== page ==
BY DEVANANDA TANDAVAN
The months of October, November and December constitute in the northern hemisphere the fall, autumn or early winter season of the year. This is the time when there is withdrawal of water from nature, the winds increase and the temperature falls due to decrease in sunshine. There is an increase in the vata dosha (the air humor, governing such functions as breathing and movement of the muscles and tissues) at this time of year and a tendency for more vata disease to become evident, especially in those who have a vata constitution. It is a good time to review our diet and way of life and make changes according to the needs that arise by the withdrawal of heat and moisture.
The pitta and the kapha types may find some relief with the dawning of this season; but they too should review and revise wherever necessary. At this time we need more moist and warm foods. There can be an increase in the sweet, sour and salty tastes with a relative decrease in pungent, bitter and astringent. We can eat avocado, berries and figs. We may also add brown rice and other grains to give us the earth connection we need; but we will still sparingly use barley, corn and millet. Yogurt relieves excess vata, as do sesame and corn oils. Shun cruciferous vegetables (mustard greens, cabbage, cress, etc.) as they increase vata, as does celery and okra.
Cucumber, radishes, sweet potatoes, cardamom, ginger, clove, mustard seed, salt and sesame tend to relieve vata.
The seat of vata within the body is the lower pelvis. The daily hatha yoga asanas should be changed to include more positions that apply pressure to the pelvic area, such as backward bends, plough, cobra, knee to chest and the headstand. All of these will aid in keeping the vata in its natural location, as will a light circular massage of the lower abdomen with castor oil.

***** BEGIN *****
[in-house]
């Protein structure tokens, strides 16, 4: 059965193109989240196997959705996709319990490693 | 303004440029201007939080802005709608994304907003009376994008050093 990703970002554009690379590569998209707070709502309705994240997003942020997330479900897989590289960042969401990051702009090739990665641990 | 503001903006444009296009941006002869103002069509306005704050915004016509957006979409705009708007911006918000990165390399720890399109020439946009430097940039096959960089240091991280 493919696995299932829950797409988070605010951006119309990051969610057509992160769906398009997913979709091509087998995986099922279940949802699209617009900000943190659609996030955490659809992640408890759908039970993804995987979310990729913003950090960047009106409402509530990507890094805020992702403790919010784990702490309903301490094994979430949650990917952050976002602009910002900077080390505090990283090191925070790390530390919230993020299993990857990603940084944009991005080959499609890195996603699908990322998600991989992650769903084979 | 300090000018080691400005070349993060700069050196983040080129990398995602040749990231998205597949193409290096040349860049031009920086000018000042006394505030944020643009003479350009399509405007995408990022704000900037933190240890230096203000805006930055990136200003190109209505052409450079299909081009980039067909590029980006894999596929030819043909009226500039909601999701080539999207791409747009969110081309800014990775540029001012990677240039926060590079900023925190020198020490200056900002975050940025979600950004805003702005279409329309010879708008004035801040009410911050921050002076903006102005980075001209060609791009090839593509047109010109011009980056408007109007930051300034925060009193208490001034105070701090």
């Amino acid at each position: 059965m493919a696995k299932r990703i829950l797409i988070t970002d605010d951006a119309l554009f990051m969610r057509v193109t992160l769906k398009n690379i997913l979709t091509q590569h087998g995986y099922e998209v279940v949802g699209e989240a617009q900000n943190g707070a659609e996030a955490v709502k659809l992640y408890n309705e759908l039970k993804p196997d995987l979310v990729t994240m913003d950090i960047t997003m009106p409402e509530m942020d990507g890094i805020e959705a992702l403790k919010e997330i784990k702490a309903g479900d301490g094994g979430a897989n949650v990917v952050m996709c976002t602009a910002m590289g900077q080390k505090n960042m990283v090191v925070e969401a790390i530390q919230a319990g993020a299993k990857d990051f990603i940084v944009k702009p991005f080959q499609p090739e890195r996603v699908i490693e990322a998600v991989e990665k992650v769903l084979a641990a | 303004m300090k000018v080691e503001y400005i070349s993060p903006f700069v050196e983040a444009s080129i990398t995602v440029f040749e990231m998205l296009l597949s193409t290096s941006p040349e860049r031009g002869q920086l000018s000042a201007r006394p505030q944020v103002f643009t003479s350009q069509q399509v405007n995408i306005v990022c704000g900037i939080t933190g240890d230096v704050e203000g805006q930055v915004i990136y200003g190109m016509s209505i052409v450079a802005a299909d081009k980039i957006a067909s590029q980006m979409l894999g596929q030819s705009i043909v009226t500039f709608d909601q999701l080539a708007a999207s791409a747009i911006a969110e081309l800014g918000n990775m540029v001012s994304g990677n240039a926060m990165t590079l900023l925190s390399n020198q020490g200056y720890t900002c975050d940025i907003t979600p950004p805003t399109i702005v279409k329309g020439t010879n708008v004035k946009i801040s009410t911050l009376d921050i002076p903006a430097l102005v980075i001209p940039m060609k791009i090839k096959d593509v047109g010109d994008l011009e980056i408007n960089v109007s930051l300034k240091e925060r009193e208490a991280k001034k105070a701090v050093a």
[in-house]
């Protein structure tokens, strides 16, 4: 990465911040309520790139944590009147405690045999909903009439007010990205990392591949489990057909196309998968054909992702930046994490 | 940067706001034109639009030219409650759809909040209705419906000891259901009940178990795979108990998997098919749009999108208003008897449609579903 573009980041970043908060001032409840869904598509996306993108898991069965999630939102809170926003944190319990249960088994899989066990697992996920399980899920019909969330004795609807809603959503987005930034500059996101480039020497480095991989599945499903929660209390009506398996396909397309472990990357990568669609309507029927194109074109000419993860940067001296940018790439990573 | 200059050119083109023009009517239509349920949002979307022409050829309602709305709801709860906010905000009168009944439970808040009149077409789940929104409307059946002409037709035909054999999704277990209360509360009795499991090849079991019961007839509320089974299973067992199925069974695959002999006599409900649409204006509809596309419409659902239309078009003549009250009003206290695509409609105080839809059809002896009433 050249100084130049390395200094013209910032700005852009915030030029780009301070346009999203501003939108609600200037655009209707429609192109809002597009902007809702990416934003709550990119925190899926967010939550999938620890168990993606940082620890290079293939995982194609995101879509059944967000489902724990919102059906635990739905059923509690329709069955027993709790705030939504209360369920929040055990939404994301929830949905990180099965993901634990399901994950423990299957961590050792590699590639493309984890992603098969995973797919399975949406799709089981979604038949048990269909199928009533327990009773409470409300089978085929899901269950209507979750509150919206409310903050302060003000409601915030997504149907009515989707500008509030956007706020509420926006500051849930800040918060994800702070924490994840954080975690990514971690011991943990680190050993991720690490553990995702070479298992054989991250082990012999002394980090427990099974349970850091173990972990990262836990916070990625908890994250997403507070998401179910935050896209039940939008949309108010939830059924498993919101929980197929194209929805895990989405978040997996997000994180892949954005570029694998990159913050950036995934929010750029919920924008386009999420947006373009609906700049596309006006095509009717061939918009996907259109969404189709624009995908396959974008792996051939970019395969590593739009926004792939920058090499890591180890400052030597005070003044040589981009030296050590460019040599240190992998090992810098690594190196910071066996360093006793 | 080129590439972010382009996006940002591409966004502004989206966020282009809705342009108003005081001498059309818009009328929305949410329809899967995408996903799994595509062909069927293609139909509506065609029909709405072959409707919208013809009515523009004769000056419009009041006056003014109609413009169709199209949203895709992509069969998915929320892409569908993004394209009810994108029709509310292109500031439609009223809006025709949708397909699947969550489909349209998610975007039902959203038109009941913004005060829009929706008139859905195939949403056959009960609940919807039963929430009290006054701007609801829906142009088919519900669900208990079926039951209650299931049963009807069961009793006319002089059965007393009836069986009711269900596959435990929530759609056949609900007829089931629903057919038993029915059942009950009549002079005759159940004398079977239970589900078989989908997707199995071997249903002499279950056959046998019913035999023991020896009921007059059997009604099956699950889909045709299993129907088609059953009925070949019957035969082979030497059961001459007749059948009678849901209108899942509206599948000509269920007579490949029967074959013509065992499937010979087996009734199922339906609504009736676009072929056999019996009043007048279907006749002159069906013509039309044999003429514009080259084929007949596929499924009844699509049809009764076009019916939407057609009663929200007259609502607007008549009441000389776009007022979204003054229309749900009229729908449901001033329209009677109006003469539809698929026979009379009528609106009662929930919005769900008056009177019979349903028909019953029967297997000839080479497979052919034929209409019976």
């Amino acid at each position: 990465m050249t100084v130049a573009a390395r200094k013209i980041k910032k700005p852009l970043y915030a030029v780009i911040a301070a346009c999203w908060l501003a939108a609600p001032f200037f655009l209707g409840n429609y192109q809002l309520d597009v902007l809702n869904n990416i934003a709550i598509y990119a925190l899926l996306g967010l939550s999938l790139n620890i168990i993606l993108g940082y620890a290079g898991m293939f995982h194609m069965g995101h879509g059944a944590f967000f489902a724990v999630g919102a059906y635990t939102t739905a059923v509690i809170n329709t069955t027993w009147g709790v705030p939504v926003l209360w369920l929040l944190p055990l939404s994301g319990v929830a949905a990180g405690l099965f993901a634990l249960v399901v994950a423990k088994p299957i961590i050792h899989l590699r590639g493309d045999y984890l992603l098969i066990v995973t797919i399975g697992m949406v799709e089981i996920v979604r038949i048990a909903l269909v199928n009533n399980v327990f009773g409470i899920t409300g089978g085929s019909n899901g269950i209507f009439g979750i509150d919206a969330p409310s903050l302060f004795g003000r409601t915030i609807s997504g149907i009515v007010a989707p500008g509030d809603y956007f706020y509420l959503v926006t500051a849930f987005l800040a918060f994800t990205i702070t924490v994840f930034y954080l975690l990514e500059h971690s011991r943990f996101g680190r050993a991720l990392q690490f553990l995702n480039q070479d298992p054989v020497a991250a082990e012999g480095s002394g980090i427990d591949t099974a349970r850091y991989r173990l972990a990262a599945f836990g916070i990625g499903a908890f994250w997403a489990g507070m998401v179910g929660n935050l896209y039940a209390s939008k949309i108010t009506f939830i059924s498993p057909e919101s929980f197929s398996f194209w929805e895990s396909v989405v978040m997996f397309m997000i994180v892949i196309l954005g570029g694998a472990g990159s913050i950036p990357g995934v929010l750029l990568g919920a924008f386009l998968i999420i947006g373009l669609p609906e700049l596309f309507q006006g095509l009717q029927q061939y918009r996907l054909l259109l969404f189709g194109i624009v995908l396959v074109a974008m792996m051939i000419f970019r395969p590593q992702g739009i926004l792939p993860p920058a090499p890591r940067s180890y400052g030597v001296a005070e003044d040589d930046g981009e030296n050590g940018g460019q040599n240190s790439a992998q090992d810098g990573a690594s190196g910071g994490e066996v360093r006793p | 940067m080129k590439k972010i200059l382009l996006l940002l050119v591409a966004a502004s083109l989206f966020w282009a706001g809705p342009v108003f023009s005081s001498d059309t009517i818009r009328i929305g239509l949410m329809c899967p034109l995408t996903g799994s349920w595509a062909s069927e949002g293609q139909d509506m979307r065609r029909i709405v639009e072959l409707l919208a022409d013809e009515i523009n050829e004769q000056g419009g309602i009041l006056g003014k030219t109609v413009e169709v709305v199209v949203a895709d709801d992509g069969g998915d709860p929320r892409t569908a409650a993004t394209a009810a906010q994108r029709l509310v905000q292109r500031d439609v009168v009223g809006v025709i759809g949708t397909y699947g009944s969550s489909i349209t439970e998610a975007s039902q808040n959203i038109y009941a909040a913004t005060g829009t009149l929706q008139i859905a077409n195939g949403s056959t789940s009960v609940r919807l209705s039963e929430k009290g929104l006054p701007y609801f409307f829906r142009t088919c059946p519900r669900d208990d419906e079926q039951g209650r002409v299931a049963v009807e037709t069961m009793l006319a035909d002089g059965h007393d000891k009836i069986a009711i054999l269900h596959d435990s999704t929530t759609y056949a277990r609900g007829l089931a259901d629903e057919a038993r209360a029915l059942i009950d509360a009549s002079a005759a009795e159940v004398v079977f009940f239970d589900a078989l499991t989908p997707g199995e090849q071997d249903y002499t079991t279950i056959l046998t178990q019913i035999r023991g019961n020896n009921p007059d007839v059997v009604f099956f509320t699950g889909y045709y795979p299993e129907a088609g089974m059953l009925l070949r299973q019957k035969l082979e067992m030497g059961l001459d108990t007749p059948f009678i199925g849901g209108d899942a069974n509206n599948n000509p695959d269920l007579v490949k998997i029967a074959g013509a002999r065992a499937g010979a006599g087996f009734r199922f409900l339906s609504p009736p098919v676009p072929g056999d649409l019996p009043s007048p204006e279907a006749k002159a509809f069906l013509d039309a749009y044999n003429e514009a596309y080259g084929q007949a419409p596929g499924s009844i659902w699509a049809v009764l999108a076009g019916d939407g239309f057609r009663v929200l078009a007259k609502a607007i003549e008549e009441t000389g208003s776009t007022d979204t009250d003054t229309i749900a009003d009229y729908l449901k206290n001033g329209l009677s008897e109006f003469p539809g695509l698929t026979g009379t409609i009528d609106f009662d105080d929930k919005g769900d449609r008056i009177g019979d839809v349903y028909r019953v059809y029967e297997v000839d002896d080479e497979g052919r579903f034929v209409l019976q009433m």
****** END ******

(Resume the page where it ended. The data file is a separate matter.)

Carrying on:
The ailments that are most common at this time of the year are dryness and cracking of the skin and corners of the mouth, aches and pains in the joints and accumulation of gas in the bowel. There may also be some minor temporary difficulty in remembering. If the vata becomes unbalanced, there may be instability and lack of tolerance. If these should pop up, dietary changes are indicated.
As the seasons change, our bodies are more susceptible to colds and flu. Thus it behooves us to be specifically cognizant of the incoming changes and make enlightened adjustments to our life style, especially diet. Our main dietary regimen would still be that of our constitutional dosha; but we would make minor adjustments such as eating more of the seasonal vegetables of our particular area. Use very sparingly vegetables that are not native to your area–especially fruits that are grown far away, picked while still green and shipped long distances.
At this time of year, going from pitta season to vata, we would eat fewer cold salads, cold drinks, substitute room temperature red wines for the chilled white wines and avoid dry and uncooked foods and raw fruits. We may eat half our diet from our constitutional dosha list and half from the seasonal dosha list. Use more of the spices consistent with the seasonal dosha. Do not be alarmed at this time by an increase in appetite, but do not overeat.
Dr. Tandavan, 78, retired nuclear physician and hospital staff president, lives in Chicago, where he specializes in alternative healing arts. If you are interested in further articles on health and healing visit his home page. [http://www.himalayanacademy.com/books/drt/]